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Joseph Osuigwe presents his research paper at International Human Trafficking Conference in USA

Joseph Osuigwe, a Nigerian anti-human trafficking and human rights advocate was one of the over 40 international research presenters at 2018 International Human Trafficking and Social Justice Conference at University of Toledo, Ohio, USA.

While at the conference, he presented one of his papers titled “Engaging Private Sectors in Combating Human Trafficking in Nigeria and Africa: Results, Challenges, and Recommendation”

In his paper, he stated, “Trafficking in Persons is now the fastest-growing business of organized crime, that involves the exploitation of men, women and children within their own countries and across international borders.  Human traffickers or perpetrators often see young people, especially women, girls and children as commodities that can generate 100 times of the amount spent on recruiting them.  Human trafficking remains a great threat to our economic development, advancement, and human capital. It saps the very potential of our nation by frustrating the aspiration of our young people”.

Mr. Osuigwe pointed out that human trafficking is a big illegal business that has directly or indirectly benefited many firms, companies or corporations, and over 150 billion dollars are generated annually from the exploitation of 45 million victims globally, leading to 30, 000 deaths annually.

He narrated how him and Kristi Koci(DEVATOP intern from Italy) conducted a survey among 50 companies  which showed that private sectors in Nigeria have not been involved in combating trafficking, even though some demonstrated interest to get involved if the Federal government makes a demand from them. According to him, little or nothing has been demanded from private sectors in tackling human trafficking in Nigeria, Kenya, Ghana, and many Africa countries. .

During his presentation, he highlighted the high rate of child labour in West and Eastern Africa countries (such as Nigeria, Ghana, Kenya, Tanzania, Uganda etc). He noted so many private sectors, especially in Agricultural sector and Waste Management have gained cheap labour by engaging under-aged children in the fields. He also observed that child labour laws in these countries have gap and lack implementation strategies, and companies are not held accountable for labour exploitation of children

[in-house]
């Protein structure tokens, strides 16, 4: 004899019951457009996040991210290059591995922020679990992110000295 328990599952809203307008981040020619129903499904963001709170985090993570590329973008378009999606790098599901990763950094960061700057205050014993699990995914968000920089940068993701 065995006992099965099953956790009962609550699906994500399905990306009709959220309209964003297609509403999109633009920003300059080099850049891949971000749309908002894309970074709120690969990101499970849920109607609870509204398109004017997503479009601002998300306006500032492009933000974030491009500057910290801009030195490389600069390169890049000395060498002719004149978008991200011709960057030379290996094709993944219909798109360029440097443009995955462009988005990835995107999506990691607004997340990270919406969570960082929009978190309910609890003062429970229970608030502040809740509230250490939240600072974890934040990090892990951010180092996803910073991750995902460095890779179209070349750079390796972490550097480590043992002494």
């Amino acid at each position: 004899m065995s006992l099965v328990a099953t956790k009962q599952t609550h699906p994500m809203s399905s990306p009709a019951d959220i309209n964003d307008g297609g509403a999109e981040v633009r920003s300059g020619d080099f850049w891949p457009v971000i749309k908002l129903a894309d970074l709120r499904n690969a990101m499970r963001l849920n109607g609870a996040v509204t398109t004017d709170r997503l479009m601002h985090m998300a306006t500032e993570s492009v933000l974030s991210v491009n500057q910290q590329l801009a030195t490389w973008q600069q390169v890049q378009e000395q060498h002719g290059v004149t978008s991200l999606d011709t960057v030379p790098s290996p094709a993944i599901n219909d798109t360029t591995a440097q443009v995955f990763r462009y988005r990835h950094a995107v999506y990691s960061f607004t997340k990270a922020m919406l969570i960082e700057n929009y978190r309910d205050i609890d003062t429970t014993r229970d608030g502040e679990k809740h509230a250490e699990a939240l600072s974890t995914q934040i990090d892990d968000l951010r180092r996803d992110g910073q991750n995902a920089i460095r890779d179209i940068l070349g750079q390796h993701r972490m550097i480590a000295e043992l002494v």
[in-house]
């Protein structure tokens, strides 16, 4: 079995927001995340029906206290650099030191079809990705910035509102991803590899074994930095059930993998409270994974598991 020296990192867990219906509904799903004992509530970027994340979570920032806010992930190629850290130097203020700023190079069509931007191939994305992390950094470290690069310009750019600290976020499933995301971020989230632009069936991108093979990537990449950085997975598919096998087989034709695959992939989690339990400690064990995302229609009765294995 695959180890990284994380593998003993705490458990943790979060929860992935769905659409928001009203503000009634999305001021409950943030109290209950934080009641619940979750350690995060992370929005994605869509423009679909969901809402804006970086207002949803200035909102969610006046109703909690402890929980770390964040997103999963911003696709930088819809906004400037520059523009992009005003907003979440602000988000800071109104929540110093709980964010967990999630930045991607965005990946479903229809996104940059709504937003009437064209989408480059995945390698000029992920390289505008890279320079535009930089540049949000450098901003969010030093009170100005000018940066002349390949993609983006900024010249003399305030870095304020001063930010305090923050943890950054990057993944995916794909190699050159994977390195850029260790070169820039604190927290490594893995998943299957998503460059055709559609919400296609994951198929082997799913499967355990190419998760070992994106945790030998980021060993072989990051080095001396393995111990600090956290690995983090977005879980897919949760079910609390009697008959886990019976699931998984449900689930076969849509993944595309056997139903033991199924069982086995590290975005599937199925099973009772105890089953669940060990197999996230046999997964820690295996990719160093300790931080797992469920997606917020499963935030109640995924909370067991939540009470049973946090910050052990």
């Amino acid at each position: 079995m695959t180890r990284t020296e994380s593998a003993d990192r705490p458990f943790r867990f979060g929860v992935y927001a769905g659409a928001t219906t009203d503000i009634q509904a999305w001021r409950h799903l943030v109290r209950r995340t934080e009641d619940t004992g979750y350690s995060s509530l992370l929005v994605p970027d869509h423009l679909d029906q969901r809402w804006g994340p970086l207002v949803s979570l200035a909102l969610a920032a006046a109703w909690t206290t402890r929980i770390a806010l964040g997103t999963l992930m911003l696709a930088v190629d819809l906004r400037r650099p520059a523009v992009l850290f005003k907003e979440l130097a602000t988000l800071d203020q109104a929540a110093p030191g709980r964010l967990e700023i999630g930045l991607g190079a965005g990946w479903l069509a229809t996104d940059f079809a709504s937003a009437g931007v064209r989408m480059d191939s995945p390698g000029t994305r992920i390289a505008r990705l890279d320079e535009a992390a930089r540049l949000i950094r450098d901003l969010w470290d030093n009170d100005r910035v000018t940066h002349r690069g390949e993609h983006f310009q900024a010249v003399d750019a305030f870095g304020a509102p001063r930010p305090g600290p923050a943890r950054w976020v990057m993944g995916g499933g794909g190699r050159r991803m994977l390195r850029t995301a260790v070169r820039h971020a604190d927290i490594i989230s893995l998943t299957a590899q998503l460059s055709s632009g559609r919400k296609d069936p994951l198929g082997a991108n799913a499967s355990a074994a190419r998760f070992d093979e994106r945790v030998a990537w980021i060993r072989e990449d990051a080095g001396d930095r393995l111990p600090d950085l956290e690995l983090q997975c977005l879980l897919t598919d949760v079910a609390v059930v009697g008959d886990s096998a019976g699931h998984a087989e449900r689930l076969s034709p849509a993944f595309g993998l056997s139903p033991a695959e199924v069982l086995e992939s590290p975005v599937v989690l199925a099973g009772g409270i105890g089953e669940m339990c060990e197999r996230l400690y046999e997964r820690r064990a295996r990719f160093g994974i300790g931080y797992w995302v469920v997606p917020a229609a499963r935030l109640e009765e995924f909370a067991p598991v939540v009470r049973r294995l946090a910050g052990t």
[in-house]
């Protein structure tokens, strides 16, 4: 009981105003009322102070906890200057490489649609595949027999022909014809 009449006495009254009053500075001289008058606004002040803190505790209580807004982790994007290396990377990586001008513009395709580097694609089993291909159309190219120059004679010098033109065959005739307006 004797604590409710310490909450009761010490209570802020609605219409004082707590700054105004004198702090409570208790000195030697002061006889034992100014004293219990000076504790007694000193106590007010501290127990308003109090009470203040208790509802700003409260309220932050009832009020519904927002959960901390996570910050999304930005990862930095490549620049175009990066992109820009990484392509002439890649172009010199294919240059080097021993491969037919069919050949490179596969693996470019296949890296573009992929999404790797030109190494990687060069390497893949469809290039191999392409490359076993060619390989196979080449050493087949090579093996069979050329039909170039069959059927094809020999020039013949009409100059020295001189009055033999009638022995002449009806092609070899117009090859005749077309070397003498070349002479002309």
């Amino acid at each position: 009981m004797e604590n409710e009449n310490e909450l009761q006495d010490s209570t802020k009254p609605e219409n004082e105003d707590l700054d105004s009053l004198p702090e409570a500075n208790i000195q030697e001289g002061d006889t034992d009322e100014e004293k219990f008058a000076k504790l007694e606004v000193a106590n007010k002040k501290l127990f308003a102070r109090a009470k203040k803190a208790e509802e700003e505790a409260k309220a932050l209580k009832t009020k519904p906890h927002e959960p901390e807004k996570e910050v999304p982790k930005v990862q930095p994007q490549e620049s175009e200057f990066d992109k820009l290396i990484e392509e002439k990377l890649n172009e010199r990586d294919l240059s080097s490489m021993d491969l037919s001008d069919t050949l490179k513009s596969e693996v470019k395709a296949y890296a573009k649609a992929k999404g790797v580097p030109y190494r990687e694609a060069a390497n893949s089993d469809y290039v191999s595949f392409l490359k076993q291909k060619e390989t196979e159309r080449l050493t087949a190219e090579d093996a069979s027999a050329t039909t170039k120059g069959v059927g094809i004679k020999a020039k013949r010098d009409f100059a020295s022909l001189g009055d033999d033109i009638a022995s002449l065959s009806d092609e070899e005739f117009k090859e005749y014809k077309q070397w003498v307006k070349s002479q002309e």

While human trafficking benefits some businesses, it also affects many, because it remains a great threat to our economic development and human capital. It is both a labor issue and a human rights issue.

There is very low participation of private sector in combating human trafficking, and a majority of them do not understand their roles in addressing these issues, Joseph noted.

He further revealed another form of modern slavery in South Eastern part of Nigeria, which involves exploitation through apprenticeship.  He explains, “though, apprenticeship is not exploitation, but there are instances where businessmen/traders (known as Oga) can use it to deceive and exploit young boys. This happens when a boy’s family agreed with the master that he will serve and learn trade from a businessman (the master or Oga) for either 8, 10, 12 or more years, and at the end of the service, the master will empower him with resources to establish his own business. In addition to learning trade the boy cooks, wash Master’s and madam’s, including children clothes, sleep on the floor when everyone has slept, eat only when everyone has eaten. However, when the boy (young man) is rounding-up his 10 or 12 years of service, the master will allege that he was stubborn, stealing, and irresponsible, and therefore he cannot establish him, and then finally pushes him out of the business. At this point, they young man is left with nothing”.